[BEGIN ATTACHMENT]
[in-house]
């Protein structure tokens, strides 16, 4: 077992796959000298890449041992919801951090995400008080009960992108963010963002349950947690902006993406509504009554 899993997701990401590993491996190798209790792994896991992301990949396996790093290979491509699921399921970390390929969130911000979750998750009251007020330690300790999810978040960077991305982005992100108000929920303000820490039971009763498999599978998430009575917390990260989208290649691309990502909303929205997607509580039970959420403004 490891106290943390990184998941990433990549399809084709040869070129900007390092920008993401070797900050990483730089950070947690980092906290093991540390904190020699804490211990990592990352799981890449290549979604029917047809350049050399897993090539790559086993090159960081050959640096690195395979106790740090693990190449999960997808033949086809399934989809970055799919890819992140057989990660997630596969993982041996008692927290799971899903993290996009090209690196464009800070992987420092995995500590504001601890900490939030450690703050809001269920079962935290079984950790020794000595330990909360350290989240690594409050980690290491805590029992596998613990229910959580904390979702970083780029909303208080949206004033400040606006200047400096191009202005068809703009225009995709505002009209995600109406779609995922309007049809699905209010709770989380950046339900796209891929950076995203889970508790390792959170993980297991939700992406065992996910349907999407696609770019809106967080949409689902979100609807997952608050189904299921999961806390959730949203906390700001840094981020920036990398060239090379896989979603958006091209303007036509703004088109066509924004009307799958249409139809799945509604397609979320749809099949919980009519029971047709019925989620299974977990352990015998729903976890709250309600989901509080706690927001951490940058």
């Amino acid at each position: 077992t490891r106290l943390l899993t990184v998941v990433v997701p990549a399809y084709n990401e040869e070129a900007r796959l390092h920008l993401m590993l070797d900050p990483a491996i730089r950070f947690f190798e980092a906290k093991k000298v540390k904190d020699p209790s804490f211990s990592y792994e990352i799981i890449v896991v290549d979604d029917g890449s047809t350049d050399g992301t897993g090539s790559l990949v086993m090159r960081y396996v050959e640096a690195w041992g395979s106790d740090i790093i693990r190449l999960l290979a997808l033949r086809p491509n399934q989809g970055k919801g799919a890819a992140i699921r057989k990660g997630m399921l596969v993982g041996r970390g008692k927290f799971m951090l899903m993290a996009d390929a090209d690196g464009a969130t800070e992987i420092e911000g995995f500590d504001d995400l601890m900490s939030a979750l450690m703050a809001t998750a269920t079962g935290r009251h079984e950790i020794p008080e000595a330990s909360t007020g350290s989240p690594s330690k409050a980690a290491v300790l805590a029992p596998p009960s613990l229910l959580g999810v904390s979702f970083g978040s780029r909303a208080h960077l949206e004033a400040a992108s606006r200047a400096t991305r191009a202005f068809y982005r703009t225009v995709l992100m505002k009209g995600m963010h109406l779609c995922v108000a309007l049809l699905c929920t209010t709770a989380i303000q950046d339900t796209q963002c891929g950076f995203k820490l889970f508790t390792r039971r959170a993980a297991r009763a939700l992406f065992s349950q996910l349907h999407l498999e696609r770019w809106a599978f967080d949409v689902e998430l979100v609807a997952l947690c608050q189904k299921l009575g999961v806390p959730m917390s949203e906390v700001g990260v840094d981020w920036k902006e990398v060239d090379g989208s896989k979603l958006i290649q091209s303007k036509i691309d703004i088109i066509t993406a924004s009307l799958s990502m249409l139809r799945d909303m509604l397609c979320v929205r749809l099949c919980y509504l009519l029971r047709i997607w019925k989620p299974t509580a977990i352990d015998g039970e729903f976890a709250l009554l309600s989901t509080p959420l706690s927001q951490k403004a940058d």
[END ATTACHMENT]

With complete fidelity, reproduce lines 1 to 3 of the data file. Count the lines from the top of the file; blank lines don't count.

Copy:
[in-house]
């Protein structure tokens, strides 16, 4: 077992796959000298890449041992919801951090995400008080009960992108963010963002349950947690902006993406509504009554 899993997701990401590993491996190798209790792994896991992301990949396996790093290979491509699921399921970390390929969130911000979750998750009251007020330690300790999810978040960077991305982005992100108000929920303000820490039971009763498999599978998430009575917390990260989208290649691309990502909303929205997607509580039970959420403004 490891106290943390990184998941990433990549399809084709040869070129900007390092920008993401070797900050990483730089950070947690980092906290093991540390904190020699804490211990990592990352799981890449290549979604029917047809350049050399897993090539790559086993090159960081050959640096690195395979106790740090693990190449999960997808033949086809399934989809970055799919890819992140057989990660997630596969993982041996008692927290799971899903993290996009090209690196464009800070992987420092995995500590504001601890900490939030450690703050809001269920079962935290079984950790020794000595330990909360350290989240690594409050980690290491805590029992596998613990229910959580904390979702970083780029909303208080949206004033400040606006200047400096191009202005068809703009225009995709505002009209995600109406779609995922309007049809699905209010709770989380950046339900796209891929950076995203889970508790390792959170993980297991939700992406065992996910349907999407696609770019809106967080949409689902979100609807997952608050189904299921999961806390959730949203906390700001840094981020920036990398060239090379896989979603958006091209303007036509703004088109066509924004009307799958249409139809799945509604397609979320749809099949919980009519029971047709019925989620299974977990352990015998729903976890709250309600989901509080706690927001951490940058």
């Amino acid at each position: 077992t490891r106290l943390l899993t990184v998941v990433v997701p990549a399809y084709n990401e040869e070129a900007r796959l390092h920008l993401m590993l070797d900050p990483a491996i730089r950070f947690f190798e980092a906290k093991k000298v540390k904190d020699p209790s804490f211990s990592y792994e990352i799981i890449v896991v290549d979604d029917g890449s047809t350049d050399g992301t897993g090539s790559l990949v086993m090159r960081y396996v050959e640096a690195w041992g395979s106790d740090i790093i693990r190449l999960l290979a997808l033949r086809p491509n399934q989809g970055k919801g799919a890819a992140i699921r057989k990660g997630m399921l596969v993982g041996r970390g008692k927290f799971m951090l899903m993290a996009d390929a090209d690196g464009a969130t800070e992987i420092e911000g995995f500590d504001d995400l601890m900490s939030a979750l450690m703050a809001t998750a269920t079962g935290r009251h079984e950790i020794p008080e000595a330990s909360t007020g350290s989240p690594s330690k409050a980690a290491v300790l805590a029992p596998p009960s613990l229910l959580g999810v904390s979702f970083g978040s780029r909303a208080h960077l949206e004033a400040a992108s606006r200047a400096t991305r191009a202005f068809y982005r703009t225009v995709l992100m505002k009209g995600m963010h109406l779609c995922v108000a309007l049809l699905c929920t209010t709770a989380i303000q950046d339900t796209q963002c891929g950076f995203k820490l889970f508790t390792r039971r959170a993980a297991r009763a939700l992406f065992s349950q996910l349907h999407l498999e696609r770019w809106a599978f967080d949409v689902e998430l979100v609807a997952l947690c608050q189904k299921l009575g999961v806390p959730m917390s949203e906390v700001g990260v840094d981020w920036k902006e990398v060239d090379g989208s896989k979603l958006i290649q091209s303007k036509i691309d703004i088109i066509t993406a924004s009307l799958s990502m249409l139809r799945d909303m509604l397609c979320v929205r749809l099949c919980y509504l009519l029971r047709i997607w019925k989620p299974t509580a977990i352990d015998g039970e729903f976890a709250l009554l309600s989901t509080p959420l706690s927001q951490k403004a940058d």